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Thursday, May 12, 2011

Waiting for Davis v. United States -- or not waiting

One interesting Supreme Court case still awaiting decision this term is Davis v. United States. The case presents the question whether the good-faith exception to the exclusionary rule applies in a situation in which a search was legal when conducted but becomes illegal based on a new rule announced while the case is pending on direct appeal. The new rule at issue in Davis is Arizona v. Gant (2009), which concerned vehicular searches; the search in Davis took place before Gant and was legal under pre-Gant circuit law, but then Gant was decided while the case was pending before the court of appeals. The court of appeals held that Gant provided no remedy, essentially reasoning that the point of the exclusionary rule is to deter police misconduct; if that is the purpose, then evidence should not be excluded when the police acted in accordance with law that was valid at the time.

Davis is interesting for all sorts of reasons involving the exclusionary rule and, more broadly, the retroactivity of judicial decisions. My particular interest has to do with appellate case-management. Defendant Davis is hardly the only person whose case involves the question whether the good-faith exception should apply to pre-Gant searches. Whenever the Supreme Court grants review on a recurring issue like this, there will be plenty of other litigants at various places in the appellate pipeline whose cases involve the same issue. What should lower courts do with these potentially affected cases?

Here is what the Fifth Circuit said in a recent changed-law/exclusionary rule case that happened to come to my attention: "We are aware that the Supreme Court granted certiorari in Davis to address precisely this question. Unless and until the Court instructs otherwise, we are bound to apply this Circuit's binding precedent [i.e. that the good-faith exception applies in changed-law scenarios]." United States v. Curtis (March 11, 2011). It went on to affirm the defendant's conviction.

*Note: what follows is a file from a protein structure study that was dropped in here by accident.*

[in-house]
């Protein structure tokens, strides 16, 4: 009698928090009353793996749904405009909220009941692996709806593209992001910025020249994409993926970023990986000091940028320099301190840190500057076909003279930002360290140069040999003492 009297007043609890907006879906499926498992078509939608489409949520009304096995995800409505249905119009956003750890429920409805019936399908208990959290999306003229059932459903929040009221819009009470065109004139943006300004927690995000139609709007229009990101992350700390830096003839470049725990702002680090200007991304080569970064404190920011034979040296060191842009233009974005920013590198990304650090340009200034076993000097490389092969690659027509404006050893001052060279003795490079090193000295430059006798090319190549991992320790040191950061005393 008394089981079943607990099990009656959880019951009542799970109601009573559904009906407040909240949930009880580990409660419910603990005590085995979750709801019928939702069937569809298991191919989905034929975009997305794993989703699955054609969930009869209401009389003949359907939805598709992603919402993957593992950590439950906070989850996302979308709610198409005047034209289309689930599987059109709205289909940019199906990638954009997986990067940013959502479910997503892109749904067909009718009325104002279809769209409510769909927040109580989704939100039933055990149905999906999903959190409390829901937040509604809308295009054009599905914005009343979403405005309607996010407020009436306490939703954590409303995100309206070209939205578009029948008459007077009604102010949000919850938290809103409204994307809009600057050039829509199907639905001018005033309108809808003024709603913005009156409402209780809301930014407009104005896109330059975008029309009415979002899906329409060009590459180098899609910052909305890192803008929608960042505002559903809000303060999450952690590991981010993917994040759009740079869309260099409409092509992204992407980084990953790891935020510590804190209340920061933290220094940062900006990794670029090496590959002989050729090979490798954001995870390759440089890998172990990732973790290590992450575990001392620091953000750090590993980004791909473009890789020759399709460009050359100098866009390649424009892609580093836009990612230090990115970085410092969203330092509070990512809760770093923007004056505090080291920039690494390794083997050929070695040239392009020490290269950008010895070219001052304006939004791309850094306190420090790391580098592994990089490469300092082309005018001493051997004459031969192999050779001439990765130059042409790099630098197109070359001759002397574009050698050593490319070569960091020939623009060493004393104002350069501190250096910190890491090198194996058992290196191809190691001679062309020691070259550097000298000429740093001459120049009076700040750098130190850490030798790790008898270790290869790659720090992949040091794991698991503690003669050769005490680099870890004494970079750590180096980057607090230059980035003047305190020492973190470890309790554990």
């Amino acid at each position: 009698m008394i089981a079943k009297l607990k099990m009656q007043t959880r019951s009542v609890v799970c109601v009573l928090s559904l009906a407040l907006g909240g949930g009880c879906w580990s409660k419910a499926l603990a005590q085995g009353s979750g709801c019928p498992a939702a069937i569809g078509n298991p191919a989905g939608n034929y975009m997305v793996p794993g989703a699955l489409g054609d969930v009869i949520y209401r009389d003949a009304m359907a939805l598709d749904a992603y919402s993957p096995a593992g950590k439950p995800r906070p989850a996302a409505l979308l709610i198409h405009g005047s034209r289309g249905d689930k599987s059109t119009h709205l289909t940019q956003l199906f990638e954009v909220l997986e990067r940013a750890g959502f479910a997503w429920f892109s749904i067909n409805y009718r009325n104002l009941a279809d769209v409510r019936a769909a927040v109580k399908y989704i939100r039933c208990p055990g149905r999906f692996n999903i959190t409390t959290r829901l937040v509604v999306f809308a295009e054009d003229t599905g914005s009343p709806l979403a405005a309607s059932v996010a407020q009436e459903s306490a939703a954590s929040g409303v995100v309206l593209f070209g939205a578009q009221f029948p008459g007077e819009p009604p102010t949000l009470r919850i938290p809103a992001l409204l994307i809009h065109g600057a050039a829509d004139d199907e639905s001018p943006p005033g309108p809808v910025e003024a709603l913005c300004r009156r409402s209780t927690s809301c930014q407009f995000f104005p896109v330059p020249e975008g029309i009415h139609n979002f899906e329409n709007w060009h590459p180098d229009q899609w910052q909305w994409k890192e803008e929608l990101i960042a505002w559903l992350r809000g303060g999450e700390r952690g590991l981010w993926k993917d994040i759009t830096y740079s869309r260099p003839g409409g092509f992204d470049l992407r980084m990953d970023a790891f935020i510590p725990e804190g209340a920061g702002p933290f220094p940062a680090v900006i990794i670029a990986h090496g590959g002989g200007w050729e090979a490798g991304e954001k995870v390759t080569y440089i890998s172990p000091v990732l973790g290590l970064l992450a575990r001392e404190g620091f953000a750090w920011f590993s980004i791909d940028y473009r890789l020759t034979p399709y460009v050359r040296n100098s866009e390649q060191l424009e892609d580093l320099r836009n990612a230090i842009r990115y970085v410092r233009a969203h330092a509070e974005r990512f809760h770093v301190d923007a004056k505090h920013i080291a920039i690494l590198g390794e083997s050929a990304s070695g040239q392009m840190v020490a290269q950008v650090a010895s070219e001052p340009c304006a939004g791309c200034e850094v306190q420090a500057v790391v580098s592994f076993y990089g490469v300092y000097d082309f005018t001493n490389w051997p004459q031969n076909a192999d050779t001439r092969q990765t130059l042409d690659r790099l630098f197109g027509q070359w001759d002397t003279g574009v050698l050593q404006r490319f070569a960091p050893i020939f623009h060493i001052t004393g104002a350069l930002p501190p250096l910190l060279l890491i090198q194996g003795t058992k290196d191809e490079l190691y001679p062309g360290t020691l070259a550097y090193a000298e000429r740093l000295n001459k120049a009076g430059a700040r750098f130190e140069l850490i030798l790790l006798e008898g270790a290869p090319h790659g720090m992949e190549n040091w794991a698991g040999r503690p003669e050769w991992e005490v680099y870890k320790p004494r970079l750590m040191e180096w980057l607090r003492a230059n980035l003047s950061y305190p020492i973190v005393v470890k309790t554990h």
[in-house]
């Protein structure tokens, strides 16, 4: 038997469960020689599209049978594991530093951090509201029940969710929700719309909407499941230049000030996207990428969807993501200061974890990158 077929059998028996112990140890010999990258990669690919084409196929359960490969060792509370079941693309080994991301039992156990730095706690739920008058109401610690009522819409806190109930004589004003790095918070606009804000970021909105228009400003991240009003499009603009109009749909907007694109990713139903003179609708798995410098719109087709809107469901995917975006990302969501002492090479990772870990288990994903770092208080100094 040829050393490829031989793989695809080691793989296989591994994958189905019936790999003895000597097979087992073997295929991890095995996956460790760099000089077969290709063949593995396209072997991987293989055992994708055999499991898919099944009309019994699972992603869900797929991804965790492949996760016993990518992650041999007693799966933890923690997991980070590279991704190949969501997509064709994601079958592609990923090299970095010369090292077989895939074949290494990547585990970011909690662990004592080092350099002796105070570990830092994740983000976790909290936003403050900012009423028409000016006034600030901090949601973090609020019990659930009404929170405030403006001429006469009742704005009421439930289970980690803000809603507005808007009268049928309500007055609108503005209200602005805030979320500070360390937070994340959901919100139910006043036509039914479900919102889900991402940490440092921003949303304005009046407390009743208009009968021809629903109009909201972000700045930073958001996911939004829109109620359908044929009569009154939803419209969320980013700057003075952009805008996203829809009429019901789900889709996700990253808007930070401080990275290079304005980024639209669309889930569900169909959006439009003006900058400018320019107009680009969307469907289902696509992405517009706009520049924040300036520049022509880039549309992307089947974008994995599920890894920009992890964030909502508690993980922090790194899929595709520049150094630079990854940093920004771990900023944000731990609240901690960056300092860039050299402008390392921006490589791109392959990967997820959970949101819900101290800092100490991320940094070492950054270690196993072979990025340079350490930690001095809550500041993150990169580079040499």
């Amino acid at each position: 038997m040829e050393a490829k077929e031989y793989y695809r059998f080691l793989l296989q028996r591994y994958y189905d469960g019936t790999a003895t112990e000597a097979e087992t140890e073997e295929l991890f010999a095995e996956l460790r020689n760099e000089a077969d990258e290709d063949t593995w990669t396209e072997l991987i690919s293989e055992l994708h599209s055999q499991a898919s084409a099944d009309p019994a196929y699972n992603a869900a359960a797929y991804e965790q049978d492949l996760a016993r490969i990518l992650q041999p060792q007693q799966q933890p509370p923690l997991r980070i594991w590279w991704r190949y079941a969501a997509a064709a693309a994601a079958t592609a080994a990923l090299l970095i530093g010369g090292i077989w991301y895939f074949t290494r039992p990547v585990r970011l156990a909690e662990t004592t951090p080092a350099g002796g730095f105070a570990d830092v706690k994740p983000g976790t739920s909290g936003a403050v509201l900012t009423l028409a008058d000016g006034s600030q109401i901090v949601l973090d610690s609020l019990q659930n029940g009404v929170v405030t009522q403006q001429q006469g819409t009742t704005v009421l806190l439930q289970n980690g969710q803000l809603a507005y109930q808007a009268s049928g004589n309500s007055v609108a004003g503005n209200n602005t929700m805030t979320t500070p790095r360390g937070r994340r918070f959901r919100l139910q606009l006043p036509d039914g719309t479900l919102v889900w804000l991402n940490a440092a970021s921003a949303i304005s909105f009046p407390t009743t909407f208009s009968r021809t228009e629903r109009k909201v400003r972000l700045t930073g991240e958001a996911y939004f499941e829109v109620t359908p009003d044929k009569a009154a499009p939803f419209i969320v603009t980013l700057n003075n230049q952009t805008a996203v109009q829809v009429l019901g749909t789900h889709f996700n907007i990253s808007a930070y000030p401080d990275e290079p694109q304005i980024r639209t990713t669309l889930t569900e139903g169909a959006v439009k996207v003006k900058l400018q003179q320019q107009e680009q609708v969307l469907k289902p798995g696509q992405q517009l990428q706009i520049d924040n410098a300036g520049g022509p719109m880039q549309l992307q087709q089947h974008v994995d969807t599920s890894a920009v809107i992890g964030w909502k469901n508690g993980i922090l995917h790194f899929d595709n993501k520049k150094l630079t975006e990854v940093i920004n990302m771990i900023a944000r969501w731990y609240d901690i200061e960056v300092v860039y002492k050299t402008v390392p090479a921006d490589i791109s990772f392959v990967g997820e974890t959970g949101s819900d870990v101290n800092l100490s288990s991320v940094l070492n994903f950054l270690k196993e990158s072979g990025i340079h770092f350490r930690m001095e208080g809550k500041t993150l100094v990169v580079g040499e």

Now, the court's statement is true enough. A mere grant of certiorari does not change circuit law. But there is another option, right? Namely, the court of appeals could just wait about three months and see how Davis turns out. To be clear, I'm not saying that delaying decision is, all things considered, the right call in this case. The question of whether to hold cases in abeyance when the Supreme Court has granted certiorari is surprisingly complicated and does not admit of across-the-board rules, or so I've argued elsewhere. Sometimes courts decide to wait for a forthcoming potential change in law, sometimes they decide not to wait, and sometimes (as here) they act as if no choice is available to them. But whatever the court does, it is making a choice.

Bonus question: If you are the attorney for someone like Curtis, what is your next move?

Posted by Aaron Bruhl on May 12, 2011 at 09:39 AM in Civil Procedure, Criminal Law, Judicial Process | Permalink


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The obvious answer for Curtis's lawyer is to petition for cert. It doesn't have to be anything novel; if the Supremes agree with Fifth Circuit law, it will likely just deny the petition. If it disagrees with Fifth Circuit law, it will grant the petition, vacate the judgment below, and remand for reconsideration in light of Davis (GVR). Either way, your client gets the benefit of the new decision when it comes out.

Posted by: Sean M. | May 13, 2011 1:03:12 AM

Neat idea, Josh. One factor in the wait-versus-decide-now calculation is the predicted outcome of the Supreme Court case. If the lower court is 95% certain that the Supreme Court will agree with existing circuit law, that is a reason to proceed. If it looks like circuit law could be abrogated, that is a reason to wait. (Again, this is just one factor, not the only one.) Judges' predictions might be deficient due to imperfect information or cognitive biases (e.g., overconfidence in the correctness of circuit law). A good prediction market can help to overcome those deficiencies.

Posted by: Aaron Bruhl | May 12, 2011 5:29:49 PM

This could be a useful application of a Supreme Court information market, such as FantasySCOTUS. An attorney could determine with a reasonable degree of certainty how the Court will decide, and act accordingly. http://joshblackman.com/blog/?p=6950

Posted by: Josh Blackman | May 12, 2011 11:10:15 AM

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